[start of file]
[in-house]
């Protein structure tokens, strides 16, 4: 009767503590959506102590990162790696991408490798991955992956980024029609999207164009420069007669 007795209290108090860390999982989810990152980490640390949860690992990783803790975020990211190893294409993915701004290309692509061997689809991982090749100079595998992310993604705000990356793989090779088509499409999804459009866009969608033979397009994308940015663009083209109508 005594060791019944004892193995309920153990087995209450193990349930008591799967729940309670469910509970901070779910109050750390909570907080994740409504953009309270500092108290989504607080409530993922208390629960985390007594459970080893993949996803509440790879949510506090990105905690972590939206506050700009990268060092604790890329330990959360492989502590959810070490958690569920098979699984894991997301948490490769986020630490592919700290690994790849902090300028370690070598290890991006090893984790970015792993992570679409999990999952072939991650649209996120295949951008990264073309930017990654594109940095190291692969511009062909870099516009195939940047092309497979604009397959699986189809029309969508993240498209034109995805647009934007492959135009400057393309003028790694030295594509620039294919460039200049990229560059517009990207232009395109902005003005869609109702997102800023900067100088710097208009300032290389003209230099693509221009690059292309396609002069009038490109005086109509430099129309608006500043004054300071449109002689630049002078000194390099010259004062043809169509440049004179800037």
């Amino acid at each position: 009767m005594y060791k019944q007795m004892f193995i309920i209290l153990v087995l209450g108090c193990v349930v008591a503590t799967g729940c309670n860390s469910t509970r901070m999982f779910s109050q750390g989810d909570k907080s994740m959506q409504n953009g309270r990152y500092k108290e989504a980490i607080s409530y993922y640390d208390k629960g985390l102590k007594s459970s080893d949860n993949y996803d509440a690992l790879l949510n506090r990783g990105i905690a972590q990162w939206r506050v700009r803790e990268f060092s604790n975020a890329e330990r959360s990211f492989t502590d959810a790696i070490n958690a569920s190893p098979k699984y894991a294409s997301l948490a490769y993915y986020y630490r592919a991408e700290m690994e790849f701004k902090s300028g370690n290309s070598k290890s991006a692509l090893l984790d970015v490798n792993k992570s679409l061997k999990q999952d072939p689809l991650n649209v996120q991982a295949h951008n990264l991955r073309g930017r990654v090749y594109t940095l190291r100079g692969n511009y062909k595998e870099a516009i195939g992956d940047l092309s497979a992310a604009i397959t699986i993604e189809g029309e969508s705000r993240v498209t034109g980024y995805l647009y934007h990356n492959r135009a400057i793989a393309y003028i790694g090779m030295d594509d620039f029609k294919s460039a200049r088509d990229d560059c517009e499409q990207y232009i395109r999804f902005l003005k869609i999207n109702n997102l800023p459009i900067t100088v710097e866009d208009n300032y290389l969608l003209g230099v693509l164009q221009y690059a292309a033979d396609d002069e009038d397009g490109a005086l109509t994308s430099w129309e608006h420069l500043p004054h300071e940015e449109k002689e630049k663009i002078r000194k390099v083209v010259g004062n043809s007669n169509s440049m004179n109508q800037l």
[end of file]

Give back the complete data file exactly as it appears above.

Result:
[in-house]
């Protein structure tokens, strides 16, 4: 009767503590959506102590990162790696991408490798991955992956980024029609999207164009420069007669 007795209290108090860390999982989810990152980490640390949860690992990783803790975020990211190893294409993915701004290309692509061997689809991982090749100079595998992310993604705000990356793989090779088509499409999804459009866009969608033979397009994308940015663009083209109508 005594060791019944004892193995309920153990087995209450193990349930008591799967729940309670469910509970901070779910109050750390909570907080994740409504953009309270500092108290989504607080409530993922208390629960985390007594459970080893993949996803509440790879949510506090990105905690972590939206506050700009990268060092604790890329330990959360492989502590959810070490958690569920098979699984894991997301948490490769986020630490592919700290690994790849902090300028370690070598290890991006090893984790970015792993992570679409999990999952072939991650649209996120295949951008990264073309930017990654594109940095190291692969511009062909870099516009195939940047092309497979604009397959699986189809029309969508993240498209034109995805647009934007492959135009400057393309003028790694030295594509620039294919460039200049990229560059517009990207232009395109902005003005869609109702997102800023900067100088710097208009300032290389003209230099693509221009690059292309396609002069009038490109005086109509430099129309608006500043004054300071449109002689630049002078000194390099010259004062043809169509440049004179800037």
């Amino acid at each position: 009767m005594y060791k019944q007795m004892f193995i309920i209290l153990v087995l209450g108090c193990v349930v008591a503590t799967g729940c309670n860390s469910t509970r901070m999982f779910s109050q750390g989810d909570k907080s994740m959506q409504n953009g309270r990152y500092k108290e989504a980490i607080s409530y993922y640390d208390k629960g985390l102590k007594s459970s080893d949860n993949y996803d509440a690992l790879l949510n506090r990783g990105i905690a972590q990162w939206r506050v700009r803790e990268f060092s604790n975020a890329e330990r959360s990211f492989t502590d959810a790696i070490n958690a569920s190893p098979k699984y894991a294409s997301l948490a490769y993915y986020y630490r592919a991408e700290m690994e790849f701004k902090s300028g370690n290309s070598k290890s991006a692509l090893l984790d970015v490798n792993k992570s679409l061997k999990q999952d072939p689809l991650n649209v996120q991982a295949h951008n990264l991955r073309g930017r990654v090749y594109t940095l190291r100079g692969n511009y062909k595998e870099a516009i195939g992956d940047l092309s497979a992310a604009i397959t699986i993604e189809g029309e969508s705000r993240v498209t034109g980024y995805l647009y934007h990356n492959r135009a400057i793989a393309y003028i790694g090779m030295d594509d620039f029609k294919s460039a200049r088509d990229d560059c517009e499409q990207y232009i395109r999804f902005l003005k869609i999207n109702n997102l800023p459009i900067t100088v710097e866009d208009n300032y290389l969608l003209g230099v693509l164009q221009y690059a292309a033979d396609d002069e009038d397009g490109a005086l109509t994308s430099w129309e608006h420069l500043p004054h300071e940015e449109k002689e630049k663009i002078r000194k390099v083209v010259g004062n043809s007669n169509s440049m004179n109508q800037l």